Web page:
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Chapter 4 : Loose Lips
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TRISTAN was trying to inhale properly, but Emily’s ranting kept making everyone laugh and cough.
“The miserable, slimy, greasy, know-nothing, nepotistic, Slytherin—” Emily paused momentarily, flushed, trying to think of another insult. “--Unethical bastard.” Emily finished to roaring laughter.
Emily was still fuming over Snape giving Tristan the credit for their perfect potion.
“‘Ouch,” teased Isobel. “You really know where to hit Snapey where it hurts: ethics.”
Because it was so rare, they always enjoyed seeing Emily get angry. She was still pacing, the hems of her robes slapping the stone floor, and pulling deeply on her fag. Their books lay open on the ground, and occasionally someone would jot down a note, but they were making slow and interrupted progress on their homework. Isobel came the closest to actually studying, pushing her quill around the flagstone with a nonverbal spell. It was after supper on Friday, and they were holed up in a forgotten stretch of corridor near the North Tower. Tristan had cast a magical barrier to keep the smoke from wafting out, like he had around his bedroom in London.
They’d discovered this private corner of the castle late in their second. So far, they had only ever been discovered by Sir Cadoaon, a silly little knight whose portrait hung nearby. Cadogan sometimes took to entering the still life that hung in their sanctuary, and would entertain them by alternately dispensing ‘advice,’ and challenging them to duels.
They usually found him entertaining, but when high, the little knight tended to freak Tristan out. Retreating deeply into his own mind, he would wonder what it was like to be a painting. It seemed like the worst kind of curse to Tristan, as portraits lived a kind of half-life, confined to two dimensions, watching the world pass around them.
There was nothing Tristan hated more than being confined.
He stubbed out his spliff and tried not to think about it. While the others chatted on, hurling further abuses at the potions master, Tristan gazed down at the chapter that Professor Burbage—his new Muggle Studies professor—had assigned on the Industrial Revolution.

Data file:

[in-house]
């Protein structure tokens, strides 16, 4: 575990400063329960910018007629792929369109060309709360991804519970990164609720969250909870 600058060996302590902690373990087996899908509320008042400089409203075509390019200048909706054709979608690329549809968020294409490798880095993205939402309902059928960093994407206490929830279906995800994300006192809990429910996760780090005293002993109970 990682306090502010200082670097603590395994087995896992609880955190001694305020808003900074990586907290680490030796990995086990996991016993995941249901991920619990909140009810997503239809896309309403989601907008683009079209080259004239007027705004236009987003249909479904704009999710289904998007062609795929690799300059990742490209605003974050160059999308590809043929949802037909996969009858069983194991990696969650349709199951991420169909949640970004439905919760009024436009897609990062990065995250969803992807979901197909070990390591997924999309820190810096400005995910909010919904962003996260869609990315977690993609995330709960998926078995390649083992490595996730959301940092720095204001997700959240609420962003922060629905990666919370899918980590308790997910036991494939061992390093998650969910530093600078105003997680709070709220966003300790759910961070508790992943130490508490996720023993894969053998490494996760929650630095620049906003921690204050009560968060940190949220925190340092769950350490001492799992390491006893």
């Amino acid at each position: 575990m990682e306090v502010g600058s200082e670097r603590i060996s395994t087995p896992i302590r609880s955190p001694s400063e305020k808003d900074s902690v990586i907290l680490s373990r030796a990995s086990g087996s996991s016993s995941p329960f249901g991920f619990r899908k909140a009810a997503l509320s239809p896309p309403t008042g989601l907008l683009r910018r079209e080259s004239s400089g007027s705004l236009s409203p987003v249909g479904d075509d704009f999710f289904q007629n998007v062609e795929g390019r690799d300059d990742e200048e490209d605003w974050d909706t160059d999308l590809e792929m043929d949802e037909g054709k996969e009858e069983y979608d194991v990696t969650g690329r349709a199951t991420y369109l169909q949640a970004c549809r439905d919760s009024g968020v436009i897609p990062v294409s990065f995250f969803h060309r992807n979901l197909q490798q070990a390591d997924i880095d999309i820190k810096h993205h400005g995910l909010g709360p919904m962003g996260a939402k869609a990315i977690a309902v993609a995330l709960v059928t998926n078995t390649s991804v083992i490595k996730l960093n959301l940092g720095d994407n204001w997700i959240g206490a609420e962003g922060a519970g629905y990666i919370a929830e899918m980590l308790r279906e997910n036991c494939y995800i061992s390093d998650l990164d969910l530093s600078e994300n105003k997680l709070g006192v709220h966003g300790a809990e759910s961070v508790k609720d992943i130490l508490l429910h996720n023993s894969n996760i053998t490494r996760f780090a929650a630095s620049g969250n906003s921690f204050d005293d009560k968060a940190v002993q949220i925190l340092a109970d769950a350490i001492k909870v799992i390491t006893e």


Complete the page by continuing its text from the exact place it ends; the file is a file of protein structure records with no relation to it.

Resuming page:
So far, she had proved to be far more competent professor than "Squirrel," who’d held the position the previous years, before transferring to the Defense Against the Dark Arts post. The stammering professor had never quite gotten over the shock of having Tristan in his class. Tristan was the first Slytherin to take Muggle Studies in as long as anyone could remember.
It was hardly a popular class among the other Houses, either. Most members of the magical population, Tristan thought, so often believed that muggle issues were black and white. On the one side were the tolerant, and on the other: Death Eaters. Tristan instead saw a wide spectrum of grey. Even those who supported muggle welfare and sovereignty--and held no stock in blood status--still considered muggle society to be at worst, backward, and at best, quaint.
And a population who still insist on using inkwells and quills should really reevaluate their definition of 'quaint,' Tristan thought.
But Professor Burbage had opened her first class by lecturing her students on the incredible perseverance of the non-magical population. Her course promised to explore all the rhetorical devices that subtly reinforced notions of magical superiority, and reveal how noxiously prejudices invade the social consciousness.
Tristan’s train of thought arrived at the same destination it always did: a pang like homesickness for the muggle world. Despite how he identified himself to his friends, Tristan had always been more spectator than member. His preoccupation with muggle society often felt like it came more from a place of rage than love. In the most private part of his mind, Tristan admitted to himself that its ultimate source was his own self-loathing. Overwhelmed with aggravation, he shoved his textbook across the flagstone tiles. The sudden outburst startled his friends, who dropped their conversation. Tristan ran his fingers through his hair, and reached for his tobacco.
“Indus-tral-zation getting you down?” Laurel asked, struggling to pronounce the word on his chapter title.
“What if I don’t want a job in the Ministry?” replied Tristan fiercely, and without context.
“Who said you have to work for the Ministry?” Isobel asked.
“There are only two types of jobs a wizard can have,” said Tristan, licking the adhesive strip on a rizla. “In the Ministry, or tangential to the Ministry.”
“That’s not true,” countered Isobel. “My sister’s studying to be a healer, that isn’t tangential to the Ministry at all.”
“What do you want to do?” Tristan pivoted, producing a flame from the tip of his ebony wand. It was clear that he was building up to a point, because he already knew Isobel’s plans after Hogwarts.
“Reform academics and law to end the bias against non-Western magic,” came Isobel’s well-rehearsed answer.
“And where,” asked Tristan, blowing on the cherry at the end of his fag to keep it aglow. “Would you carry out this reform?”